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A novel model of drug cue-induced behaviours in rhesus macaque subjected to chronic ketamine exposure
  1. Meng Qin1,
  2. Jiaoqiong Guan2,3,
  3. Yichun Huang1,
  4. He Lin4,
  5. Ding Cui5,
  6. Tao Yao5,
  7. Chaoyang Tian6,
  8. Mali Wong7,
  9. Zhe Shi8 and
  10. Tifei Yuan3,9
  1. 1 Beijing Advanced Innovation Center for Soft Matter Science and Engineering, College of Life Science and Technology, Beijing University of Chemical Technology, Beijing, China
  2. 2 Department of Rehabilitation Medicine, Guangzhou First People’s Hospital, School of Medicine, South China University of Technology School of Medicine, Guangzhou, Guangdong, China
  3. 3 Shanghai Key Laboratory of Psychotic Disorders, Brain Health Institute, National Center for Mental Disorders, Shanghai Mental Health Center, Shanghai Jiao Tong University School of Medicine, Shanghai, China
  4. 4 The Third Research Institute of Ministry of Public Security, Shanghai, China
  5. 5 Department of Neurosciences, Laboratory for Neuro- and Psychophysiology, KU Leuven, Leuven, Belgium
  6. 6 Key Laboratory of Biomedical Engineering of Hainan Province, School of Biomedical Engineering, Hainan University, Haikou, Hainan, China
  7. 7 Psychiatry and Behavioral Sciences, SUNY Upstate Medical University, Syracuse, New York, USA
  8. 8 Key Laboratory for Quality Evaluation of Bulk Herbs of Hunan Province, Hunan University of Chinese Medicine, Changsha, Hunan, China
  9. 9 Co-innovation Center of Neuroregeneration, Nantong University, Nantong, Jiangsu, China
  1. Correspondence to Dr Zhe Shi; zhezhe1106{at}; Dr Tifei Yuan; ytf0707{at}; Professor Mali Wong; maliwong7{at}

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To the Editor,

Non-human primate (NHP) models are advantageous for mimicking human addiction with high behavioural validity.1 However, current NHP drug addiction models (eg, self-administration) often require a comprehensive behavioural training paradigm, relatively expensive apparatus and invasive surgical procedures. These obstacles have significantly reduced the feasibility and application of NHP research on substance use disorders or drug addiction. In recent decades, ketamine has become a popular recreational drug among young adults. However, although very low doses of ketamine have been used as a rapid-acting antidepressant,2 3 the serious harmful consequences of its non-medical use as a ‘club drug’ remain a public health concern. Here, we report that drug-associated cues efficiently evoke addiction-like behaviours in rhesus macaques receiving a chronic dosing paradigm of ketamine, and further refined the quantification procedure of the behavioural assessment standards. Furthermore, our findings provide a relatively simplified behavioural model for mimicking ketamine addiction and investigating novel therapeutic approaches (see figure 1A (1–3)).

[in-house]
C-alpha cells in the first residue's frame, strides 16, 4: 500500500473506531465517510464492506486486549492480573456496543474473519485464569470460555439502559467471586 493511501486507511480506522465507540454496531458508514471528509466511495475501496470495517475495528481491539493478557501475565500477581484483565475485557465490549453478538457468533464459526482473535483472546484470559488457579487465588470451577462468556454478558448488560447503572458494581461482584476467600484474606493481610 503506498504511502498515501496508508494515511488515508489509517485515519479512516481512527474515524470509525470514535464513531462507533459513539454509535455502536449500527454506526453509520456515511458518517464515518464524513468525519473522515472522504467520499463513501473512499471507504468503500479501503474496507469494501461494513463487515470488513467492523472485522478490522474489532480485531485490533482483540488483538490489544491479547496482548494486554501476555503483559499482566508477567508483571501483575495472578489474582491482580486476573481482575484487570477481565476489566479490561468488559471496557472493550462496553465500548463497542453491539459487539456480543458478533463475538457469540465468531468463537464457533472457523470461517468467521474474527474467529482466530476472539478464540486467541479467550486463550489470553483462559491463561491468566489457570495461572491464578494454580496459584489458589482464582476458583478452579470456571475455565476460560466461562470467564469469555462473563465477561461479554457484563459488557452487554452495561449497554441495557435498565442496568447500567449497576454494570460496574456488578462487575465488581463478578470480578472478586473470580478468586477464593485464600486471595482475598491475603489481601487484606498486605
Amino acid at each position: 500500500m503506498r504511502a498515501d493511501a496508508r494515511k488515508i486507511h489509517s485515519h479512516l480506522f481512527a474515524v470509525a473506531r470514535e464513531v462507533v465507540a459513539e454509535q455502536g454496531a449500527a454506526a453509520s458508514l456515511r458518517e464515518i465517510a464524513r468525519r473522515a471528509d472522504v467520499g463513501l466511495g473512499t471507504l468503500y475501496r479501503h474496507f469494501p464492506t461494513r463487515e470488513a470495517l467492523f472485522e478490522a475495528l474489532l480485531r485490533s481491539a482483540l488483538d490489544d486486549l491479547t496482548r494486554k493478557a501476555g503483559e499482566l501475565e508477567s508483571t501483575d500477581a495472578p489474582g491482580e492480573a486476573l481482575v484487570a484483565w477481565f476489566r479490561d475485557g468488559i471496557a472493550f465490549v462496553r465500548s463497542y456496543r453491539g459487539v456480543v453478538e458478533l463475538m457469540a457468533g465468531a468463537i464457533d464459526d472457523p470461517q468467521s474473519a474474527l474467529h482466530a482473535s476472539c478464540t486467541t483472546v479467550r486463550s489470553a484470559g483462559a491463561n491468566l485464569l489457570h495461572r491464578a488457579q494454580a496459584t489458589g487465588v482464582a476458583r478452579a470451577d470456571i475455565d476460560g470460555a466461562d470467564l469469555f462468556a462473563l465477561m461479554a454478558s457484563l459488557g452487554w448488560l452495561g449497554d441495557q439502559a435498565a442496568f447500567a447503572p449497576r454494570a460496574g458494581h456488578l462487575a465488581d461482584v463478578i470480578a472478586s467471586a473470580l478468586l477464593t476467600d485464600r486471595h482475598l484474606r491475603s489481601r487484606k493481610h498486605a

Figure 1

A schematic representation of a macaque model of chronic ketamine exposure and evaluation procedures, and behavioural scores after a discontinuation of ketamine exposure. (A(1)) A flowchart showing the establishment of a ketamine chronic dosing regimen. (A(2)) The drug-associated cue presentation procedure of behavioural tests. (A(3)) Representative cue-evoked behavioural responses, which are used for score evaluation. (B) Scores of drug-seeking behaviour. (C) Scores of stress responses. (D) Scores of ignoring behaviour. i.m., intramuscularly.

As illustrated in figure 1A (1), we used three male rhesus macaques that had previously received two doses of ketamine monthly for 2 years (1 mg/kg intramuscularly), which meets the requirements for assessing the long-term use of moderate/low ketamine dosing. These animals subsequently received daily ketamine injections (1 mg/kg intramuscularly daily) for 1 month under single-housing conditions to advance the escalation pattern of increasing dosage and the frequency of drug intake. Single-housing conditions contribute to a moderate increase in stress levels and may facilitate the emergence of drug-associated behavioural changes.4 They also enable individual video monitoring and follow-up evaluations of addiction-related behavioural parameters. As a control, we used a single male rhesus macaque that had not been exposed to ketamine.

Drug addiction is characterised by cue-induced drug use and relapse,5 and consequently, we standardised the procedure of drug-cue presentation as a key step in our evaluation of addiction-like behavioural features. During this process, the experimenter enters the home cage and stands facing the animal at a distance of 1 m. The experimenter then reveals a syringe previously hidden behind his/her back. Interestingly, after 1 month of daily injections under single-housing conditions, all three animals rapidly exhibited drug-approaching behaviours as prominent behavioural responses to cue presentation, which entailed turning their rears towards the experimenter as a sign of ‘wanting’ behaviour.

To fully characterise the cue-evoked behavioural responses and validate the model for treatment evaluation, we further performed behavioural mapping based on continuous video recording using a high-definition digital camera (FDR-AX45 4K; Sony, Japan). In this regard, we developed an optimised scoring system for addiction-related behavioural severity. Video recordings were evaluated by three trained observers blinded to the treatment conditions, and following cue presentation (5 s), five types of behaviours were identified and scored as follows:

  1. Approaching, indicating that the animal will present its rear for eliciting injection, or move its body towards the experimenter. This behaviour mimics cue-induced drug-seeking behaviour, such as lever pressing in the self-administration paradigm.